2012 Summer Olympics / Featured

Men’s Olympic soccer: Semifinals recap

Mexico 3–1 Japan

For half an hour on Tuesday afternoon, it looked as if my prediction that Japan might play spoiler to Mexico’s first chance at an Olympic gold medal would come true. Not only did the Japanese score first, off a beautiful, unstoppable half-volley by Yuki Otsu, they were quicker to the ball, their off-the-ball movement was better, their passing was crisper, and their vision and creativity were running the Mexican team ragged. That’s not to say there weren’t some nervy moments, as Mexico had several half-chances and Japan’s defense, the best in the tournament to date, looked out-of-sorts and off-balance at times.

That defense was at least partially at fault for Mexico’s equalizer, as Giovani dos Santos’s driven corner was flicked on instead of cleared, then flicked into the back of the Japanese net by Marco Fabian. The goal came in the 31st minute, and the Mexican team, which even before the goal had been gaining a foothold in the game, became the aggressors, holding the ball much better, and dictating play in a way they had been unable to earlier.

After halftime, Mexico continued to be the dominant team, and in the 65th minute scored a stunning goal of its own. Oribe Peralta dispossessed Japan’s Takahiro Ohgihara 25 yards out from goal and unleashed a laser beam shot into the upper corner that Japan’s keeper, Shuichi Gonda, had no hope of stopping.

Japan threw themselves forward to try and find the tying goal, but in the end, that effort was not rewarded, and Mexico’s Javier Cortes scored the game-killer in the 93rd minute. Mexico will play in the gold-medal match for the first time.

South Korea 0–3 Brazil

If you just looked at the score of this match, you might think the Brazilians had an easy time of it. They did, after all, score their customary three goals, and managed to stop an opponent from scoring—only the second time this tournament they’d managed that, and the first time came against New Zealand. You might think that, but you’d be wrong. Much like in the earlier game, the underdogs were the better team in the beginning stages. The Korean team came out with more aggression and more energy, put the Brazilians under pressure right from the whistle, and were only kept off the scoresheet by a goal-line clearance in the 12th minute. Two minutes later, a lobbed shot by Kim Hyunsung was again cleared off the line, and two minutes after that, Ji Dongwon just missed the top corner with a shot.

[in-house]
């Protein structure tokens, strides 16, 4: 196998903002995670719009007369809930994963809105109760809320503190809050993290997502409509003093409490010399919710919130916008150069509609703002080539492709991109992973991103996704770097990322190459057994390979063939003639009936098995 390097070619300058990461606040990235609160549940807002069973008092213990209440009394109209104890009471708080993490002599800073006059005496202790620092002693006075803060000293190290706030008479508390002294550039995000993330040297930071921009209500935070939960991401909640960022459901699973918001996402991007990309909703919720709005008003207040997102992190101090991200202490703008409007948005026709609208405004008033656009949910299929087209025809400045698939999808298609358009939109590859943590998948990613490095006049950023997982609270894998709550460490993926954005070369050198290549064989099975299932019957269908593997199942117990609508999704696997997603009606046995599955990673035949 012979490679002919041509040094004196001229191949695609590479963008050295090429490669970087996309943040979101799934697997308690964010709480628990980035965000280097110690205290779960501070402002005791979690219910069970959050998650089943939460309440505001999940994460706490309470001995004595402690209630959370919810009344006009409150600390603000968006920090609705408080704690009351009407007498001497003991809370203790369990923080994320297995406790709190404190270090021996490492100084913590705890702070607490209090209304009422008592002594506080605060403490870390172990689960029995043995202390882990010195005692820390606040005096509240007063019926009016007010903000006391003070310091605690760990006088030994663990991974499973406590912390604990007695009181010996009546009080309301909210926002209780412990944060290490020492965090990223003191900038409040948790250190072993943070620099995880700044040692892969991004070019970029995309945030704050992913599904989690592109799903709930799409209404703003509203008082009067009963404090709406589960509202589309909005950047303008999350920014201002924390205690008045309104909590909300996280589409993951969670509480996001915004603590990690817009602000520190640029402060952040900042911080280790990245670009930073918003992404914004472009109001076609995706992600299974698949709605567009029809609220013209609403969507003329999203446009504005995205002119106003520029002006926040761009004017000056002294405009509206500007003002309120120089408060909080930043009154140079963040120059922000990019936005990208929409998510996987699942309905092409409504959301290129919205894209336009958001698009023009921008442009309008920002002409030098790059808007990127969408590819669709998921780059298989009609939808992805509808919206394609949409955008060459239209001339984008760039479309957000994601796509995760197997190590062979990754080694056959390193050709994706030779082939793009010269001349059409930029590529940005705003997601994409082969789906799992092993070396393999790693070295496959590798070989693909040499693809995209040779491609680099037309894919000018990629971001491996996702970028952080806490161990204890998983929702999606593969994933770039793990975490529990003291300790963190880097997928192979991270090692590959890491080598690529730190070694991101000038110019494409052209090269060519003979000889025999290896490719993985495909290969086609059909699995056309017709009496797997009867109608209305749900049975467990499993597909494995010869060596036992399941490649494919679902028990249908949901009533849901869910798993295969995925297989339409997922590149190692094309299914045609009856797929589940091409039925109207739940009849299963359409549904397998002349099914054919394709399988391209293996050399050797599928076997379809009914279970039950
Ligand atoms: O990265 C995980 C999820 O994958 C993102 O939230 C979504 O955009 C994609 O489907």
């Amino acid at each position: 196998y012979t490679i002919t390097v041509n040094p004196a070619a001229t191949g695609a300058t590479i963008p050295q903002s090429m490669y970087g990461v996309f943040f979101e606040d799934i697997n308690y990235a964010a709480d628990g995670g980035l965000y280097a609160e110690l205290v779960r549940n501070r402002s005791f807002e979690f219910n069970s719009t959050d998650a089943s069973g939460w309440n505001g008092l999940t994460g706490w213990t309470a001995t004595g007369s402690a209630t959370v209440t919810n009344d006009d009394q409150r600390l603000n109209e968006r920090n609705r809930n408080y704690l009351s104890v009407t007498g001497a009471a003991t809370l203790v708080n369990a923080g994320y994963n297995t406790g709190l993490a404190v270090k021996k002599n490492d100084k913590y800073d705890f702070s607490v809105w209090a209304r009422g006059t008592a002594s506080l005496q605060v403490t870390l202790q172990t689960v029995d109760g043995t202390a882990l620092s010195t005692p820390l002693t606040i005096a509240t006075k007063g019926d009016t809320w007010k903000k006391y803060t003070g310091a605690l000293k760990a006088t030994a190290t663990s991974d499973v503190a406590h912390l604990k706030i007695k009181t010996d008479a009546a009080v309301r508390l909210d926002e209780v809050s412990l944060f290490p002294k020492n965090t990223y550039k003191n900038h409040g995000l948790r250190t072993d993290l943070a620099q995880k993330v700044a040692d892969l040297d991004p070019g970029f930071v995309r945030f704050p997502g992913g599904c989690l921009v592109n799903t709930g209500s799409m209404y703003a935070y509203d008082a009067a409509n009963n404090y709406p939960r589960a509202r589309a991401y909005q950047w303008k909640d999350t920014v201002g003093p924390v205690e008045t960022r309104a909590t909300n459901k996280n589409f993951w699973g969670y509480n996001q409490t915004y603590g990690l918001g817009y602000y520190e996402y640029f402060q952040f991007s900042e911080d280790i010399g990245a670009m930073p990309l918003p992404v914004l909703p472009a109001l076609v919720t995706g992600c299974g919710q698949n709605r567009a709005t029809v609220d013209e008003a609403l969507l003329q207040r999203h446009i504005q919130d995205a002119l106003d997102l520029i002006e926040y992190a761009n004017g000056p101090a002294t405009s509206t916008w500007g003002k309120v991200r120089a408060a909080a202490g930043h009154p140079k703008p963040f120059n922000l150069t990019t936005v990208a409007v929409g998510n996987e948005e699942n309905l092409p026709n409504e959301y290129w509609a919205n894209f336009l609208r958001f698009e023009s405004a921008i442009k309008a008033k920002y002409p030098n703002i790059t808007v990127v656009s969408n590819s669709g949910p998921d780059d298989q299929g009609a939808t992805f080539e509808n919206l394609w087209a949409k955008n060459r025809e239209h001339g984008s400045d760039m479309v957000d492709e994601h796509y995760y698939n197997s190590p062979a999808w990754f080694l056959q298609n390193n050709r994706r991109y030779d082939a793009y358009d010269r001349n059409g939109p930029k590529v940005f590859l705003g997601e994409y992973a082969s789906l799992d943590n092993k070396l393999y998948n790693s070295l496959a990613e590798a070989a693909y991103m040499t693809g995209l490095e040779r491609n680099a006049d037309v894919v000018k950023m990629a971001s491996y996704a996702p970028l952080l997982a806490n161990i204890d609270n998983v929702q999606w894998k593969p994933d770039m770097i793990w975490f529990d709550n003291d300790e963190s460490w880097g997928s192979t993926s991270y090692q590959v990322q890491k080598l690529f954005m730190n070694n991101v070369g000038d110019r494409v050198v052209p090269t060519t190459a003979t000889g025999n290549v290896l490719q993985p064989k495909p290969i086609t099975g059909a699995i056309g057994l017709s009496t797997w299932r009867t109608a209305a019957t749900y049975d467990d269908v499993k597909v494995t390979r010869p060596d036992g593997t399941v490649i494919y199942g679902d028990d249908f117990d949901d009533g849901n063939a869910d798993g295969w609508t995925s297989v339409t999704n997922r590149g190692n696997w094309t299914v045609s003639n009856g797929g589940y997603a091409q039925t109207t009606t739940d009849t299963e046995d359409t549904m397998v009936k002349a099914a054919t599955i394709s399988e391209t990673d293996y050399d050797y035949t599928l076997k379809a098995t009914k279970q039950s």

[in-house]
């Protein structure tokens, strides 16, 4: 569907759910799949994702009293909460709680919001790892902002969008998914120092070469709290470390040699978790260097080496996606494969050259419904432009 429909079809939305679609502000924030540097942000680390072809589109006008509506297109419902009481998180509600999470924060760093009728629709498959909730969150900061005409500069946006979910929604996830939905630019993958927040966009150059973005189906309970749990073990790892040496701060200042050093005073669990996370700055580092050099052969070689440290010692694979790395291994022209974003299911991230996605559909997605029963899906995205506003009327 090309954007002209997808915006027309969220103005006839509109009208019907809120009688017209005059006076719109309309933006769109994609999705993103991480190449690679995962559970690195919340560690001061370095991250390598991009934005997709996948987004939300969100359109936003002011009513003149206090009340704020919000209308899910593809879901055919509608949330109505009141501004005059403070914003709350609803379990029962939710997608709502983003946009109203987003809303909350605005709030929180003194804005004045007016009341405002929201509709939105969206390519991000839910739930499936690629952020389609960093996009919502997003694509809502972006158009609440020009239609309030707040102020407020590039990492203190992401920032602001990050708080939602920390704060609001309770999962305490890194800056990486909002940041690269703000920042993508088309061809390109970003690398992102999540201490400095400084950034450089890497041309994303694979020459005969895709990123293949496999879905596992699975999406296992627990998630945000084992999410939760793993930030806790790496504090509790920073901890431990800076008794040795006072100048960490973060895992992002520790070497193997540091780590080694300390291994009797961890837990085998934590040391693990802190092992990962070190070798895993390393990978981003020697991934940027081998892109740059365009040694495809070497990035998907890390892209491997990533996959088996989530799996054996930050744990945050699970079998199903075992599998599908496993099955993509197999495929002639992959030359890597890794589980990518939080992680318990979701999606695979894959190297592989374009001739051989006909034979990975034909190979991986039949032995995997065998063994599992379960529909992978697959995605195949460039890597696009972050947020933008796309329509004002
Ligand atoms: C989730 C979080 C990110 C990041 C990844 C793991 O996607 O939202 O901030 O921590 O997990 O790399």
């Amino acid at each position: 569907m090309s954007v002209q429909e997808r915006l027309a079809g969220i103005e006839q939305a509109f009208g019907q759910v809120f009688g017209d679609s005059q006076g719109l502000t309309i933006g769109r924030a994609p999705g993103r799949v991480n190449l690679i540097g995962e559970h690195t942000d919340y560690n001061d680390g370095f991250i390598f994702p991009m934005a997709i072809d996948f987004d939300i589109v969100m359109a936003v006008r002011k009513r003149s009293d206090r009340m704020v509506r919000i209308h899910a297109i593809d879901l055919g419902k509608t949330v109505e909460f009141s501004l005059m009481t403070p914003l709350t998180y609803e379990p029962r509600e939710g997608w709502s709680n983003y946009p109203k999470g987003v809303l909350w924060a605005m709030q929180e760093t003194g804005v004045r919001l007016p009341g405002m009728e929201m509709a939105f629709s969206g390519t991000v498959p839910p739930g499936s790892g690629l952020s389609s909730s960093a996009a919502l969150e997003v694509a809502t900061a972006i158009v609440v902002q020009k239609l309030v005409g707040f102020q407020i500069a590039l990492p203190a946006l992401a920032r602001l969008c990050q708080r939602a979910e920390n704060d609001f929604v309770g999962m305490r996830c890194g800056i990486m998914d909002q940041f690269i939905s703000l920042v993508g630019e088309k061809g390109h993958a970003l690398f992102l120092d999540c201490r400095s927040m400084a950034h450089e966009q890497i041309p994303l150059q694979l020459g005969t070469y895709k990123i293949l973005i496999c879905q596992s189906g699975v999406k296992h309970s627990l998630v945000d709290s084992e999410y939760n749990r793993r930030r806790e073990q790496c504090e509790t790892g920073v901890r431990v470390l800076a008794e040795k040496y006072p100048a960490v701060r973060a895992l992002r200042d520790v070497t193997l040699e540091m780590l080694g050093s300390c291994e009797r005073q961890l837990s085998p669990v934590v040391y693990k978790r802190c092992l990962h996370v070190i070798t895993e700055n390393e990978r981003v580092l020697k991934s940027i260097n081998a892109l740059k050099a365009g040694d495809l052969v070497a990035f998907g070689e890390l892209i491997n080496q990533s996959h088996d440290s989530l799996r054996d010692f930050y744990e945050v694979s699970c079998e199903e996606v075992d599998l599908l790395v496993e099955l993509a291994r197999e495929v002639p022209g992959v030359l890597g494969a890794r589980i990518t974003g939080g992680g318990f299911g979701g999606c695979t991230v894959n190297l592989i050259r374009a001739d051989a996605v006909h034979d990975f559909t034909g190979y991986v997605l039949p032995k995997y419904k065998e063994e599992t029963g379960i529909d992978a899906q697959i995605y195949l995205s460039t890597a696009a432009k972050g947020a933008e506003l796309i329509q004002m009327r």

But, again like the early match, the favorites weathered the storm and found their way back into it. By the 20th minute, the Brazilians had found their shooting boots, with Leandro Damiao and Sandro both putting shots on target. In the 23rd, Damiao had another chance roll wide. The goal was coming, and in the 38th minute, Sandro stole the ball in midfield, pushed it to Oscar, who found Romulo in the box for the shot, which slipped beneath the Korean keeper, Lee Bumyoung.

To their credit, the goal did not deflate the Koreans, and they upped their pressure again, carving out chances through the end of the half and the beginning of the second period. Yet the Brazilians again held firm, and in the 57th minute, Marcelo, the Brazilian left back (who was excellent throughout), combined with Neymar, streaking into the box. Neymar sent the ball back, and while Marcelo missed it, Damiao made no mistake, and Brazil led, 2-0.

In the 64th, Damiao added another, becoming the tournament’s leading scorer, and South Korea ran out of gas. It was an epic effort from them, and they were much worthier opponents than many expected, but Brazil continues to chug like a freight train toward the gold medal.

The bronze medal match: South Korea vs. Japan

The bronze medal game will be played on Friday, August 10, at 2:30pm (MSNBC, Telemundo, Live Extra). Both teams have outperformed expectations, and this game is certain to be fast and technical. Asian soccer has come a long way in recent years, and while many consider the Olympic tournament to be lesser than other major competitions, South Korea and Japan have served notice that they cannot be ignored in the years to come.

The gold medal match: Brazil vs. Mexico

The gold medal game will be played on Saturday, August 11, at 10:00am (NBCSN, Telemundo, Live Extra). This is the matchup that many expected coming in to the tournament, but neither team has arrived at the final hurdle without trial. Brazil must be considered the favorite, as their offensive prowess has been unequaled. They also have arguably the top two players of the tournament in Neymar and leading scorer Leandro Damiao. Yet, Mexico has been tested and come through, scored more goals than any other team besides Brazil, and allowed three fewer. One dark cloud is the injury to the player that has been Mexico’s standout, Giovani dos Santos, who was brought off at halftime against Japan. It is unclear how severe his injury is, and whether he will be fit for the final. If he is not, Mexico is at a disadvantage.

In the end, what is sure is that this game will have goals, and possibly lots of them. My prediction? Brazil wins gold: Brazil 3–2 Mexico.

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